Big Data is not just for the big enterprise. Organizations of all sizes can leverage the power of large data sets and advanced analytics to derive the kinds of insight needed to fuel next-gen business opportunities.
But creating the big infrastructure needed to support Big Data is no easy task, nor is finding the right way to use it in order to produce the highest level of return. Until now, that is.
In recent weeks, a number of platforms have emerged that aim to remove much of the complexity from big data, allowing mid-sized and even small enterprises to get started without a lot of lead time or a major hit to the capital budget.
New Jersey’s Wipro, which provides IT and business process consulting to a variety of enterprise clients, recently opened up its Big Data Ready Enterprise (BDRE) platform to make it easier and faster to implement under a broader unified data framework. The system is available on GitHub under the Apache 2.0 license, offering full lifecycle management across ingest, process, analyze and other functions associated with the big data-facing “data lake.” Besides being easier to implement, Wipro says, an open platform is also easier to customize for key industry verticals and use cases.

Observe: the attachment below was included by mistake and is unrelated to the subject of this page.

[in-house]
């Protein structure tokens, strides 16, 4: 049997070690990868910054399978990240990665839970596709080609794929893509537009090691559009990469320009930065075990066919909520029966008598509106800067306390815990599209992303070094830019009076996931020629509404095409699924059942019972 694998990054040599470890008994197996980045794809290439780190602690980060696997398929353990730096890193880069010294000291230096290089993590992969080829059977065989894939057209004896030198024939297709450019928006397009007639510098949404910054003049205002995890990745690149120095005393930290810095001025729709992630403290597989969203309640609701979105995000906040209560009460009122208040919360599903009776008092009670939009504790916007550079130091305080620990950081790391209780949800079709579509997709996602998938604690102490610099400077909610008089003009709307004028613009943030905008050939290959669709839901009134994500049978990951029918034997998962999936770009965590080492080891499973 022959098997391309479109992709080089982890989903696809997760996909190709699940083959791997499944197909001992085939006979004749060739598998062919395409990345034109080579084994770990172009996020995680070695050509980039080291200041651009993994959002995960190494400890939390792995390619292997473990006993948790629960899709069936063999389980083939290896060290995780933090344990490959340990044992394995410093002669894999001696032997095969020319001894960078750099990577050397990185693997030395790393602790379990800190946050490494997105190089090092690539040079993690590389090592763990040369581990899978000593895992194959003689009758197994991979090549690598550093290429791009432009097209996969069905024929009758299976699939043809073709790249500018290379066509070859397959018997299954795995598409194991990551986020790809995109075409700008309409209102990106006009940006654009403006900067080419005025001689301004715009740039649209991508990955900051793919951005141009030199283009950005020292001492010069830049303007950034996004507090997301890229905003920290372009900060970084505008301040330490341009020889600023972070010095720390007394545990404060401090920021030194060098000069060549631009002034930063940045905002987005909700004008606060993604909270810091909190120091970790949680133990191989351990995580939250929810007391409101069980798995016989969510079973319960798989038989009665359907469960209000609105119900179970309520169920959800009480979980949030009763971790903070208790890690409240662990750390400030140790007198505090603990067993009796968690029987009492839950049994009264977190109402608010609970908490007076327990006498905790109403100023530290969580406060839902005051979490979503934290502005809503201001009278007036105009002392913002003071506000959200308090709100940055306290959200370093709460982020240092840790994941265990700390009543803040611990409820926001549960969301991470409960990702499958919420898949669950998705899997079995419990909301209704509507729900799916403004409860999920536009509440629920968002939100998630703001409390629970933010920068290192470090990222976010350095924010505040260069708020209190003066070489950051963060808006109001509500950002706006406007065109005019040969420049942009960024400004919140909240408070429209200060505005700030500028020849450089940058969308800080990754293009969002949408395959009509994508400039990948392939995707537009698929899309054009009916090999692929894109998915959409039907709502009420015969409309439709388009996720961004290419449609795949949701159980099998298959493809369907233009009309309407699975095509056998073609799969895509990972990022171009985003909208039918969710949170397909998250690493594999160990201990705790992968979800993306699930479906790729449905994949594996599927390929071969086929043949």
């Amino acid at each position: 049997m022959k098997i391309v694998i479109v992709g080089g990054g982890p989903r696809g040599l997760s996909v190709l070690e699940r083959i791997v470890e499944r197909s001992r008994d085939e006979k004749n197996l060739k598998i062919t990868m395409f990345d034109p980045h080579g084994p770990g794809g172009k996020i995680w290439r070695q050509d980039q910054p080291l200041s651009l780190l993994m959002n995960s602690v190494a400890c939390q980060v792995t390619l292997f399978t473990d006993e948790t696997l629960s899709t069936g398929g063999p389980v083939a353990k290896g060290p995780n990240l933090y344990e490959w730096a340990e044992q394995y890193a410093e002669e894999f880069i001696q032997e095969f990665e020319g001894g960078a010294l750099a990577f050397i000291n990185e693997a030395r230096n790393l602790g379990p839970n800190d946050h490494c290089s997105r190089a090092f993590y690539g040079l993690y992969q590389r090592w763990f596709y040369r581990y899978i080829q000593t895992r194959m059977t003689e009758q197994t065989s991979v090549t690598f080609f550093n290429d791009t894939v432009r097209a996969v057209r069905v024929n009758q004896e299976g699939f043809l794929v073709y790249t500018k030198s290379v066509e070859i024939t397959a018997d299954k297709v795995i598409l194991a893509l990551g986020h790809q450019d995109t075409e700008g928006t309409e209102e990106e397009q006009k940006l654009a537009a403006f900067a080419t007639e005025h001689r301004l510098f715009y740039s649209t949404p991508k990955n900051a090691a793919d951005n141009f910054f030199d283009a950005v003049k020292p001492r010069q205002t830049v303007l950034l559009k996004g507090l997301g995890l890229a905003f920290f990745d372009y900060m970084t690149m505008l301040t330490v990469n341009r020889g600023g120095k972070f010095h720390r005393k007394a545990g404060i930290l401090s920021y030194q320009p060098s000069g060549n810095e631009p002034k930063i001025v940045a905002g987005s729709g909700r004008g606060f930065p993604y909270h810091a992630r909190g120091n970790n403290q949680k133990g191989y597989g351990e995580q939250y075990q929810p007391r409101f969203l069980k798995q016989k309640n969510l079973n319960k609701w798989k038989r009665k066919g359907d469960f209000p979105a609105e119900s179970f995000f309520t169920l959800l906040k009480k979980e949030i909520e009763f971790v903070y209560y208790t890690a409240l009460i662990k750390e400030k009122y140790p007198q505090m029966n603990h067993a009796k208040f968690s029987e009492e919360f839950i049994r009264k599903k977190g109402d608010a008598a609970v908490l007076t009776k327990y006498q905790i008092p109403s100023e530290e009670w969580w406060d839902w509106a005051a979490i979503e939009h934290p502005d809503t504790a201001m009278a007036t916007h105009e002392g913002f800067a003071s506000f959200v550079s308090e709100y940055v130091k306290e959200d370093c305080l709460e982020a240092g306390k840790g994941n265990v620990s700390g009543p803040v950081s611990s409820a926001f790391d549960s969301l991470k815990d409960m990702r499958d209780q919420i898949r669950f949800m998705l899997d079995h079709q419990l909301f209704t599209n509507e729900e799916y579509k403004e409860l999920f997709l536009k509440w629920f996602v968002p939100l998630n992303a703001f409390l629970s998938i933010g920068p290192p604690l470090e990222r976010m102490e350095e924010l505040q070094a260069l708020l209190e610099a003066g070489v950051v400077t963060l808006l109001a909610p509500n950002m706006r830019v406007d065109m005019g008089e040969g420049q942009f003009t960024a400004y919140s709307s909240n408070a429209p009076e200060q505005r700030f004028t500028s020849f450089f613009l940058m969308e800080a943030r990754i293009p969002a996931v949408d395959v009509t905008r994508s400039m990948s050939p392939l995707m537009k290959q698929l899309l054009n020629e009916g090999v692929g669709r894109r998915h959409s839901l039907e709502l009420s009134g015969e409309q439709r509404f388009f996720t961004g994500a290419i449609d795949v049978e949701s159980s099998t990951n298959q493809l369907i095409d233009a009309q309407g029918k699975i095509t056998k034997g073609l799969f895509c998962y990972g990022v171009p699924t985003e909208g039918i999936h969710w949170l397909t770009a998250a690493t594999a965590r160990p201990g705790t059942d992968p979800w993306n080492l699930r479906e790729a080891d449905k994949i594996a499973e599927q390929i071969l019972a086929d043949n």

Meanwhile, a company called Cazena is out with a Big Data as a Service (BDaaS) platform on the Microsoft Azure cloud that offers on-demand scalability plus easy integration into legacy environments using existing security and other tools. The system supports multiple database engines, such as Cloudera and, more recently, Greenplum, and users can integrate both data lake and data mart presences under a single cloud architecture to provide a varied analytic pipeline for diverse data sets. The company says it can provide plug-and-pay deployment without disrupting existing workflows or developing massive data projects from scratch, and it can also be utilized for data sources outside the enterprise network, such as feedback from social media and the IoT.
Since there are many moving parts to big data infrastructure, many organizations aren’t just put off by the size of the program, but the complexity.